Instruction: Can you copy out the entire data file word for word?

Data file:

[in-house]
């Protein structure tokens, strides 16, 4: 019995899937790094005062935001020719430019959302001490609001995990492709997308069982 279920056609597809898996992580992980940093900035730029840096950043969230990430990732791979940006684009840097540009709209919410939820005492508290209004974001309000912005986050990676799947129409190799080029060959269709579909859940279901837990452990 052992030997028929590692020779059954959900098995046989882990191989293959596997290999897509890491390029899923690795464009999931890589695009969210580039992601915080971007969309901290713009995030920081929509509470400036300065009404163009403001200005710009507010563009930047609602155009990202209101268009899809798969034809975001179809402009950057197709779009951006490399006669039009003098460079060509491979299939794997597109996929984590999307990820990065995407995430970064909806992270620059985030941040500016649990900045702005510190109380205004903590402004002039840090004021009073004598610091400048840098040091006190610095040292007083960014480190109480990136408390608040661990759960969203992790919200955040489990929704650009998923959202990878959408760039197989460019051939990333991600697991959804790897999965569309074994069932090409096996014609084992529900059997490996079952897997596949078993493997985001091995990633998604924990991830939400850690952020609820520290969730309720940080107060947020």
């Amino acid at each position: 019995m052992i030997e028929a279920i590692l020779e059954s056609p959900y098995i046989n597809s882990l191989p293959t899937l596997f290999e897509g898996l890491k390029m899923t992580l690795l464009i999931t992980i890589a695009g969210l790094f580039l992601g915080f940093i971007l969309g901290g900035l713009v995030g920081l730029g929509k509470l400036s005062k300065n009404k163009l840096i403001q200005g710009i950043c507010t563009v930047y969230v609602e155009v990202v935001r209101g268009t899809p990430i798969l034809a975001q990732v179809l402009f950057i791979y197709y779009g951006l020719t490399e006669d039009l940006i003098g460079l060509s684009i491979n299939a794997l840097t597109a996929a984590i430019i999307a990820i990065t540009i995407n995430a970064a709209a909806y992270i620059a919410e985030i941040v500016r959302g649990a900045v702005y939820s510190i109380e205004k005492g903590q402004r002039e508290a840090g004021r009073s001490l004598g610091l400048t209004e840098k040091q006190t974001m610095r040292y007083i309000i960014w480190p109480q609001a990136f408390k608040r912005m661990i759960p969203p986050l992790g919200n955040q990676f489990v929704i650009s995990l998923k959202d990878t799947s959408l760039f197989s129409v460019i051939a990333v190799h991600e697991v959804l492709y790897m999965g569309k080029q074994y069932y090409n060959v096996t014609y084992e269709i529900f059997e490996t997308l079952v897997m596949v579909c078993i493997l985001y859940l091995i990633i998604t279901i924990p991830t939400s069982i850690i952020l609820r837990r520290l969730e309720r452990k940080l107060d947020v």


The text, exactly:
[in-house]
């Protein structure tokens, strides 16, 4: 019995899937790094005062935001020719430019959302001490609001995990492709997308069982 279920056609597809898996992580992980940093900035730029840096950043969230990430990732791979940006684009840097540009709209919410939820005492508290209004974001309000912005986050990676799947129409190799080029060959269709579909859940279901837990452990 052992030997028929590692020779059954959900098995046989882990191989293959596997290999897509890491390029899923690795464009999931890589695009969210580039992601915080971007969309901290713009995030920081929509509470400036300065009404163009403001200005710009507010563009930047609602155009990202209101268009899809798969034809975001179809402009950057197709779009951006490399006669039009003098460079060509491979299939794997597109996929984590999307990820990065995407995430970064909806992270620059985030941040500016649990900045702005510190109380205004903590402004002039840090004021009073004598610091400048840098040091006190610095040292007083960014480190109480990136408390608040661990759960969203992790919200955040489990929704650009998923959202990878959408760039197989460019051939990333991600697991959804790897999965569309074994069932090409096996014609084992529900059997490996079952897997596949078993493997985001091995990633998604924990991830939400850690952020609820520290969730309720940080107060947020």
């Amino acid at each position: 019995m052992i030997e028929a279920i590692l020779e059954s056609p959900y098995i046989n597809s882990l191989p293959t899937l596997f290999e897509g898996l890491k390029m899923t992580l690795l464009i999931t992980i890589a695009g969210l790094f580039l992601g915080f940093i971007l969309g901290g900035l713009v995030g920081l730029g929509k509470l400036s005062k300065n009404k163009l840096i403001q200005g710009i950043c507010t563009v930047y969230v609602e155009v990202v935001r209101g268009t899809p990430i798969l034809a975001q990732v179809l402009f950057i791979y197709y779009g951006l020719t490399e006669d039009l940006i003098g460079l060509s684009i491979n299939a794997l840097t597109a996929a984590i430019i999307a990820i990065t540009i995407n995430a970064a709209a909806y992270i620059a919410e985030i941040v500016r959302g649990a900045v702005y939820s510190i109380e205004k005492g903590q402004r002039e508290a840090g004021r009073s001490l004598g610091l400048t209004e840098k040091q006190t974001m610095r040292y007083i309000i960014w480190p109480q609001a990136f408390k608040r912005m661990i759960p969203p986050l992790g919200n955040q990676f489990v929704i650009s995990l998923k959202d990878t799947s959408l760039f197989s129409v460019i051939a990333v190799h991600e697991v959804l492709y790897m999965g569309k080029q074994y069932y090409n060959v096996t014609y084992e269709i529900f059997e490996t997308l079952v897997m596949v579909c078993i493997l985001y859940l091995i990633i998604t279901i924990p991830t939400s069982i850690i952020l609820r837990r520290l969730e309720r452990k940080l107060d947020v």